Report: Former Jazz Coach Jerry Sloan 'Is Dying' from Dementia, Parkinson's

Tyler Conway@jtylerconwayFeatured ColumnistJuly 17, 2019

Former Utah Jazz head coach Jerry Sloan, speaks at a news conference before a 20-year reunion ceremony for Utah Jazz team that reached the 1997 NBA Finals, before the start of their NBA basketball game against the New York Knicks Wednesday, March 22, 2017, in Salt Lake City. (AP Photo/Rick Bowmer)
Rick Bowmer/Associated Press

Former Utah Jazz coach Jerry Sloan's health is reportedly in decline because of Parkinson's Disease and dementia.

"He is dying," someone close to the Sloan family told Gordon Monson of the Salt Lake Tribune.

Sloan, 77, was diagnosed with the two conditions in April 2016. Monson reported the Hall of Famer is no longer well enough to attend Jazz games.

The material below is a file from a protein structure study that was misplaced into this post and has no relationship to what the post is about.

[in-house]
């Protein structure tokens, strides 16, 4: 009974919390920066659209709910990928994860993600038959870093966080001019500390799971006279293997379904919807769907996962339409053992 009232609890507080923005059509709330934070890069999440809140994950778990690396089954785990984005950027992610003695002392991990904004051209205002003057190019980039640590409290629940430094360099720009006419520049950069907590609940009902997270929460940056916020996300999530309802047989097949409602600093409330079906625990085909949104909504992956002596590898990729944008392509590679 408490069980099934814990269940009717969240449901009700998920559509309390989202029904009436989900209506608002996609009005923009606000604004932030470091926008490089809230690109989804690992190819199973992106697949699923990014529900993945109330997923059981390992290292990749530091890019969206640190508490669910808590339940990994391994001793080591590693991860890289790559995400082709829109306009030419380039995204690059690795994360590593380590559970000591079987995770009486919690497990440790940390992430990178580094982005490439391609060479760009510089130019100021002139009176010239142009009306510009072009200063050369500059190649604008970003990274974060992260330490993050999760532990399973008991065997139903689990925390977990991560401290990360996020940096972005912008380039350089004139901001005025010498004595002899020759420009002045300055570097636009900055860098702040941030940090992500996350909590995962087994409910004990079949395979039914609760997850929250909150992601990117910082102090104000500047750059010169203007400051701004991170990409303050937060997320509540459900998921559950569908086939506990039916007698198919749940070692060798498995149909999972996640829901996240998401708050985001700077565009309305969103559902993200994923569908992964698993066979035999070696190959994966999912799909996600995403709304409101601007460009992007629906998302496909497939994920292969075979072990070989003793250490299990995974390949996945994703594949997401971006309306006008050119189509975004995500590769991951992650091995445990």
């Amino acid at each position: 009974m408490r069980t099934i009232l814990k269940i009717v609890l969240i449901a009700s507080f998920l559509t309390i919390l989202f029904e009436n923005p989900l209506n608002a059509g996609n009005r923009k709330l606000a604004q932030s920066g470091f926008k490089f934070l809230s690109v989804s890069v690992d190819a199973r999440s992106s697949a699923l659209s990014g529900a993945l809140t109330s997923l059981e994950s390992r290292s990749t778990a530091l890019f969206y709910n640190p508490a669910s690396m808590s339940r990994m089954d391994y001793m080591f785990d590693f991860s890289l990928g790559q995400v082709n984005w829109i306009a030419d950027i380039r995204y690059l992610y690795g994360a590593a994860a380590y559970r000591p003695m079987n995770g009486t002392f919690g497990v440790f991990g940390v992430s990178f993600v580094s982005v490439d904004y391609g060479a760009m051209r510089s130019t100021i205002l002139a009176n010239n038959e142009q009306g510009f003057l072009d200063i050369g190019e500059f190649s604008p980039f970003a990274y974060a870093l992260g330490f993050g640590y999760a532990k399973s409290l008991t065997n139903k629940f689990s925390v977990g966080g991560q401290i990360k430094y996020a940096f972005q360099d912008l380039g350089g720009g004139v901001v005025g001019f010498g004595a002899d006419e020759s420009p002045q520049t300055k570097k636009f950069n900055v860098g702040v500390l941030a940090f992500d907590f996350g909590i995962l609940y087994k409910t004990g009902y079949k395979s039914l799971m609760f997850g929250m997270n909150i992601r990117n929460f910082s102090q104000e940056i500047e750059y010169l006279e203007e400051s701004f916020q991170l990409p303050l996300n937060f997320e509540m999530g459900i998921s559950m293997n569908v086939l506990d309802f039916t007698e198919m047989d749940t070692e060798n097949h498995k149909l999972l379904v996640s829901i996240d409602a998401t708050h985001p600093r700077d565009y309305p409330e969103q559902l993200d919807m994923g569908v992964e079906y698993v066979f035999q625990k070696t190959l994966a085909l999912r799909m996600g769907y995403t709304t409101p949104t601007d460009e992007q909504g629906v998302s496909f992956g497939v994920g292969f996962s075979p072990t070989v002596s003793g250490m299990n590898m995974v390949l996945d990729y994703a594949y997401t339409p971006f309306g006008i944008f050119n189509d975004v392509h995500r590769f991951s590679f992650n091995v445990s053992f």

Sloan was Jazz head coach from 1988-2011, becoming the winningest coach in franchise history while leading the team to two NBA Finals berths. Utah made the playoffs in each of Sloan's first 15 seasons. Only Don Nelson, Lenny Wilkins and Gregg Popovich have more wins among NBA coaches.

"The younger guys might not know who Jerry Sloan is but maybe they know who Karl Malone is and that's what he meant. He made me who I am," Karl Malone told Eric Woodyard of the Deseret News. "Enough said. You might not know who Jerry Sloan is but if you look at Karl Malone, that's who Jerry Sloan is. He made me the person I am and the player I am."

Monson described Sloan as "frail" and "physically and mentally limited," though he is occasionally able to converse with friends when he's having a good day. He requires 24-hour care.

In addition to his time with the Jazz, with whom he was an assistant for four years prior to taking the head coaching role, Sloan spent three years as the head coach of the Chicago Bulls and played more than a decade in the NBA with the Baltimore Bullets and Bulls.  

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